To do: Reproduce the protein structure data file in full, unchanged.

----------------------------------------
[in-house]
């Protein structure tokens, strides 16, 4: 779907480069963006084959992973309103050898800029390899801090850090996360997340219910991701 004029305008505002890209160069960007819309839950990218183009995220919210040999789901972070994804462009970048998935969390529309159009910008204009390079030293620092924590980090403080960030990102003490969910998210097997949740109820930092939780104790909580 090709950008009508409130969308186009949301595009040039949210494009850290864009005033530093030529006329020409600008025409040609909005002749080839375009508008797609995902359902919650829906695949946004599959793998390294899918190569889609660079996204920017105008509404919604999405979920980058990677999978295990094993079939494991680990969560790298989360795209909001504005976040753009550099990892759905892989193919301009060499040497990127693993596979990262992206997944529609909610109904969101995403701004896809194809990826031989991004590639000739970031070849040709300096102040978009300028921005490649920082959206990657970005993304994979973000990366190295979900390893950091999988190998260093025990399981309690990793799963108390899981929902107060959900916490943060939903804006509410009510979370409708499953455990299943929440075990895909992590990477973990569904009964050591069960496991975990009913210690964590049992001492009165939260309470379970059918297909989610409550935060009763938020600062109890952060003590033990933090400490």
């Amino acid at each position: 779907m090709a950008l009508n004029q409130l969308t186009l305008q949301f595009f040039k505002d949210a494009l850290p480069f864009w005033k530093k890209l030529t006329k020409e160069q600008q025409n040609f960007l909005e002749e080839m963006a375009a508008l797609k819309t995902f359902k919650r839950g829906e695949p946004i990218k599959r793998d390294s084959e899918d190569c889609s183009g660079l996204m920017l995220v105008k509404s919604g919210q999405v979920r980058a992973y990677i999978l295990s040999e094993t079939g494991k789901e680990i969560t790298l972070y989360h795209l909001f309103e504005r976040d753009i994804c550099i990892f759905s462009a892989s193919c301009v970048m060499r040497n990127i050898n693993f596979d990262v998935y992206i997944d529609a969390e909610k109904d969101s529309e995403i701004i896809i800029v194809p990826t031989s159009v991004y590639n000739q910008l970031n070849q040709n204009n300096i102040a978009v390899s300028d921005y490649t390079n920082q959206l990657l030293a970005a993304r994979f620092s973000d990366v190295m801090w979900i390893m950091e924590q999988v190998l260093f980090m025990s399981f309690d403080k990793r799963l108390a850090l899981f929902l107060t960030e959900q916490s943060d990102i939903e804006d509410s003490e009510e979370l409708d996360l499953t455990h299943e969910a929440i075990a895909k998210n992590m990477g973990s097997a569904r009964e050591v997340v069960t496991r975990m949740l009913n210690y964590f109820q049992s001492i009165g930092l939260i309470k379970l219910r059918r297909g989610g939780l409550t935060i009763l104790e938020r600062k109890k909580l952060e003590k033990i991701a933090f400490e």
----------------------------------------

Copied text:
[in-house]
């Protein structure tokens, strides 16, 4: 779907480069963006084959992973309103050898800029390899801090850090996360997340219910991701 004029305008505002890209160069960007819309839950990218183009995220919210040999789901972070994804462009970048998935969390529309159009910008204009390079030293620092924590980090403080960030990102003490969910998210097997949740109820930092939780104790909580 090709950008009508409130969308186009949301595009040039949210494009850290864009005033530093030529006329020409600008025409040609909005002749080839375009508008797609995902359902919650829906695949946004599959793998390294899918190569889609660079996204920017105008509404919604999405979920980058990677999978295990094993079939494991680990969560790298989360795209909001504005976040753009550099990892759905892989193919301009060499040497990127693993596979990262992206997944529609909610109904969101995403701004896809194809990826031989991004590639000739970031070849040709300096102040978009300028921005490649920082959206990657970005993304994979973000990366190295979900390893950091999988190998260093025990399981309690990793799963108390899981929902107060959900916490943060939903804006509410009510979370409708499953455990299943929440075990895909992590990477973990569904009964050591069960496991975990009913210690964590049992001492009165939260309470379970059918297909989610409550935060009763938020600062109890952060003590033990933090400490």
């Amino acid at each position: 779907m090709a950008l009508n004029q409130l969308t186009l305008q949301f595009f040039k505002d949210a494009l850290p480069f864009w005033k530093k890209l030529t006329k020409e160069q600008q025409n040609f960007l909005e002749e080839m963006a375009a508008l797609k819309t995902f359902k919650r839950g829906e695949p946004i990218k599959r793998d390294s084959e899918d190569c889609s183009g660079l996204m920017l995220v105008k509404s919604g919210q999405v979920r980058a992973y990677i999978l295990s040999e094993t079939g494991k789901e680990i969560t790298l972070y989360h795209l909001f309103e504005r976040d753009i994804c550099i990892f759905s462009a892989s193919c301009v970048m060499r040497n990127i050898n693993f596979d990262v998935y992206i997944d529609a969390e909610k109904d969101s529309e995403i701004i896809i800029v194809p990826t031989s159009v991004y590639n000739q910008l970031n070849q040709n204009n300096i102040a978009v390899s300028d921005y490649t390079n920082q959206l990657l030293a970005a993304r994979f620092s973000d990366v190295m801090w979900i390893m950091e924590q999988v190998l260093f980090m025990s399981f309690d403080k990793r799963l108390a850090l899981f929902l107060t960030e959900q916490s943060d990102i939903e804006d509410s003490e009510e979370l409708d996360l499953t455990h299943e969910a929440i075990a895909k998210n992590m990477g973990s097997a569904r009964e050591v997340v069960t496991r975990m949740l009913n210690y964590f109820q049992s001492i009165g930092l939260i309470k379970l219910r059918r297909g989610g939780l409550t935060i009763l104790e938020r600062k109890k909580l952060e003590k033990i991701a933090f400490e």